The Beuses also saw that ASU leaders were serious about making the university a place where students of faith could pursue spiritual and academic excellence.

Leo Beus also notes his friendship with former law school dean Patricia White, with whom he worked to create an endowed chair named for Charles Jones, Jr., a former chief justice of the Arizona Supreme Court. Leo Beus credits White with laying the groundwork for the spirit of openness and cooperation between the law school and the wider community that will be realized in the new downtown center.

He and Annette are eager to contribute to its momentum. “This donation was a big step for us,” says Leo Beus, a principal in the firm Beus Gilbert. “But we have been very fortunate in big-case litigation, and Annette and I are happy to do it.”

He says private support from the community is a vital component to ASU’s rise to excellence. “If we could get ASU to the next level, the blessing it would be on the lives of the people of Arizona would be monumental.”

Melissa Bordow,
Senior Communications Specialist, Editorial Services
ASU Foundation for A New American University

Copy writer, Mary Lou Fulton Teachers College


ASU undergrads publish research paper for honors credit

September 22, 2014

When Arizona State University student Sidney Stoffer applies to graduate schools, she can tout a journal article she co-authored as an undergraduate in Barrett, the Honors College. Stoffer and four of her classmates were asked by criminology and criminal justice professor Danielle Wallace if they would be interested in fulfilling their honors credit by doing a different kind of honors project: a research paper.

“I was skeptical it could happen," recalls Wallace, "because I was effectively asking five students to write a research paper in a time frame that many academics can’t write a research paper in.” Criminology professor Danielle Wallace and the study students helped write Download Full Image

That time frame was just three weeks. And Wallace wasn’t the only skeptic.

“Going into this research paper, I was a little hesitant and unsure that I would actually be able to support my classmates and teacher,” says Stoffer, a criminology and criminal justice major.

Wallace let the students pick one of five possible topics to research and write about that were related to their class, CRJ 494: Crime, Violence, and Public Health. The students chose the impact of family support on inmates while in prison and after they are released. They used a dataset from the Department of Justice called the Violent Offender Reentry Initiative. It tracked the outcomes of 2,391 individuals who served time in state and juvenile prisons.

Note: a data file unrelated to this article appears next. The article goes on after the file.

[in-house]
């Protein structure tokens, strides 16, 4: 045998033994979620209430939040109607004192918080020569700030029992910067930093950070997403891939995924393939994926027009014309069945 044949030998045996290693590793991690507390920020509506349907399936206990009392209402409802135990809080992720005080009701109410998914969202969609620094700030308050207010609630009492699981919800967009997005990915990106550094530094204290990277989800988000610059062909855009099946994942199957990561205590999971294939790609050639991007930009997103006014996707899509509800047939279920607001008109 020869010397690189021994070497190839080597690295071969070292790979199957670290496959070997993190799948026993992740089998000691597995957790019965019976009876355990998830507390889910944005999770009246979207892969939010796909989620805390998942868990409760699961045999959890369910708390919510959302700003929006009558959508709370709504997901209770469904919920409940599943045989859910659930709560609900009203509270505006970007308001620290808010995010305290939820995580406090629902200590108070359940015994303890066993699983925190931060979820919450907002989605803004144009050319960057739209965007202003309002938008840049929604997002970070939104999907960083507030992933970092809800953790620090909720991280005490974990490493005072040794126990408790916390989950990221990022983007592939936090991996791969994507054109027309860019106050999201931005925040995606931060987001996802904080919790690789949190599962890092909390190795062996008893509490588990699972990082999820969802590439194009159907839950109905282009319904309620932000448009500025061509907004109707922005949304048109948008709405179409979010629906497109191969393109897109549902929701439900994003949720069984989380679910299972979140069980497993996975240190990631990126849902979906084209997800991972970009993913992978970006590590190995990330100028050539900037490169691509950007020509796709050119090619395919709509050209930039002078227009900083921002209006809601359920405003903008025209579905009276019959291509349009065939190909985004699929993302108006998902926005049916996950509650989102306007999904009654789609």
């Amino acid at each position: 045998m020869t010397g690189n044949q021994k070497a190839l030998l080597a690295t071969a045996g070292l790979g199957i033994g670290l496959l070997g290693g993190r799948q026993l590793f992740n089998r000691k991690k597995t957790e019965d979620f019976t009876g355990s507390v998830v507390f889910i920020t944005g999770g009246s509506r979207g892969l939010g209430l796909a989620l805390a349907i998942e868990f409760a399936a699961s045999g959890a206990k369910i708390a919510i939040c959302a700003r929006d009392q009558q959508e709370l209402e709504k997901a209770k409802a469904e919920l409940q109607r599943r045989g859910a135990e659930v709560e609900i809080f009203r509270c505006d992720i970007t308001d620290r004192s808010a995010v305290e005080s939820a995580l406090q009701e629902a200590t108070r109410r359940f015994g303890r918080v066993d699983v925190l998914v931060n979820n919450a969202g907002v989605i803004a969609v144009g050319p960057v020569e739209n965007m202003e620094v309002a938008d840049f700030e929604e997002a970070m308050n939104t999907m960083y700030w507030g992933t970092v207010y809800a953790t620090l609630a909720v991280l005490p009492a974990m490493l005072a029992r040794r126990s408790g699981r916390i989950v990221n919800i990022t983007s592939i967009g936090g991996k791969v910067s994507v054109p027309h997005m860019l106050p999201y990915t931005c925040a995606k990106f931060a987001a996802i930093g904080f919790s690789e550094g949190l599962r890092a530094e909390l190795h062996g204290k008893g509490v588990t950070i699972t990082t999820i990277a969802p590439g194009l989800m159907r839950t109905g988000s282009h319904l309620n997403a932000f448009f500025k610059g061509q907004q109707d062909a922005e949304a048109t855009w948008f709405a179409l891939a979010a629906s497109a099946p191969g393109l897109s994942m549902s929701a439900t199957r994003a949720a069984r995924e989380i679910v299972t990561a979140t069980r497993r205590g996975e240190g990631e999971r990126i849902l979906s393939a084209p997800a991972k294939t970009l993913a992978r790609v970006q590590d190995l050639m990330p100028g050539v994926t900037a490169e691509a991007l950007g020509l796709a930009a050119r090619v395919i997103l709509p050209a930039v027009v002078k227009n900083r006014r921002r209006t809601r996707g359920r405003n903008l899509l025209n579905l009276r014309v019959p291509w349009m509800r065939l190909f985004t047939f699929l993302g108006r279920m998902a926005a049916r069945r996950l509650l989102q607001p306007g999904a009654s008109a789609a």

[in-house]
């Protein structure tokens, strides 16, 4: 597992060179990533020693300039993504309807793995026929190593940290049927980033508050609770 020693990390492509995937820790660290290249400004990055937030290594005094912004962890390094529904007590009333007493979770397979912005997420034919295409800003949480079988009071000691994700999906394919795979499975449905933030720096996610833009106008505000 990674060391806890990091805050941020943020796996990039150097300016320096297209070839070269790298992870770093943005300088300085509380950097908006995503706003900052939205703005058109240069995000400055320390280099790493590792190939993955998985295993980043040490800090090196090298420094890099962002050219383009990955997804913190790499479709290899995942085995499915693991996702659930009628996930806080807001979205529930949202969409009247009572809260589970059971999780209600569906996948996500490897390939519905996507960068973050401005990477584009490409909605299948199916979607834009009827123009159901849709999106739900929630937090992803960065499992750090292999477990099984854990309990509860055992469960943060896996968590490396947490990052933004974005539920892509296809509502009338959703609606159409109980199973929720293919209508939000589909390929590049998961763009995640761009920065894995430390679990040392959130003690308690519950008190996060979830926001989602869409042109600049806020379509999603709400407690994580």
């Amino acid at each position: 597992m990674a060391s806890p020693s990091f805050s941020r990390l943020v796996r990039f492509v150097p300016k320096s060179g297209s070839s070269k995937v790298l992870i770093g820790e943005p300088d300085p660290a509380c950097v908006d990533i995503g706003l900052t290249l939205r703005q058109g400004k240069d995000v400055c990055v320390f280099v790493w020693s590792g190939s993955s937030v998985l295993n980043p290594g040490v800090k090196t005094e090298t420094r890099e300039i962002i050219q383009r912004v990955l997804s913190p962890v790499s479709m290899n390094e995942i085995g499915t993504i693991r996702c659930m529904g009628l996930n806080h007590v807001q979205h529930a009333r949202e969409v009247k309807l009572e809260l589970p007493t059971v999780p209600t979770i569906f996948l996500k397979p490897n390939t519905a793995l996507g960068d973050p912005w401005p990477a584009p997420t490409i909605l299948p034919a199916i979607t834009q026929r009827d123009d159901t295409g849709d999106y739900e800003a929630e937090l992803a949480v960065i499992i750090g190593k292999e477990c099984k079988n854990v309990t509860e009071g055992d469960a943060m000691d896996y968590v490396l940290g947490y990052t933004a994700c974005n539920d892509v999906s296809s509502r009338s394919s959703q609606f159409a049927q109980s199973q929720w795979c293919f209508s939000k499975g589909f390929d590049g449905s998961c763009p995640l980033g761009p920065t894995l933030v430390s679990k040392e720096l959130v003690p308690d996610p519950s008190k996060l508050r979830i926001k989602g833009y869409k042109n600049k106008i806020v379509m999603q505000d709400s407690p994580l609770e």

“One of the things that make this kind of research unique is that very few studies have ever looked at the positive and negative aspects of family support,” says Wallace. “We all need it, especially returning offenders, because they have been in prison.”

Joining Stoffer on the research paper were fellow criminal justice majors Lindsy Cotton and Rachel McKay, health science major Sarah Syed and Charis Jimmons, a political science major at ASU's West campus. Each was asked to write and rewrite certain sections of the report. Wallace and criminology and criminal justice doctoral student Chantal Fahmy handled the rest.

Team members were surprised to find that positive family support had no impact on inmates in prison or after they were released. However, they found negative family support, such as disappointment or criticism by family members, was associated with lower mental health upon a prisoner's release. The research team suggests allowing more in-person family visits and virtual visits via the internet might improve prisoner's mental health and family relationships.

“They did an excellent job,” Wallace says. “All were great writers. They got right to the point. It’s truly astounding that students with such little experience researching could do that.”

Their article, ”Examining the Role of Familial Support During Prison and After Release on Post-Incarceration Mental Health,” will appear in the International Journal of Offender Therapy and Comparative Criminology. An online version was published in August.

“It was really one of my best experiences as an instructor,” says Wallace. “Being able to do this with them and seeing how much pride they had doing this was remarkable. They deserve every accolade possible for getting this done in the time frame I gave them.”

Stoffer admits it was a daunting task, and credits the guidance of her professor and the hard work of her teammates for turning the idea of publishing a research paper into reality.

“We worked well together," Stoffer says. “Everyone was very agreeable and easygoing but held up their part of the task. All of these factors made the assignment a very enjoyable experience.”

Paul Atkinson

assistant director, College of Public Service and Community Solutions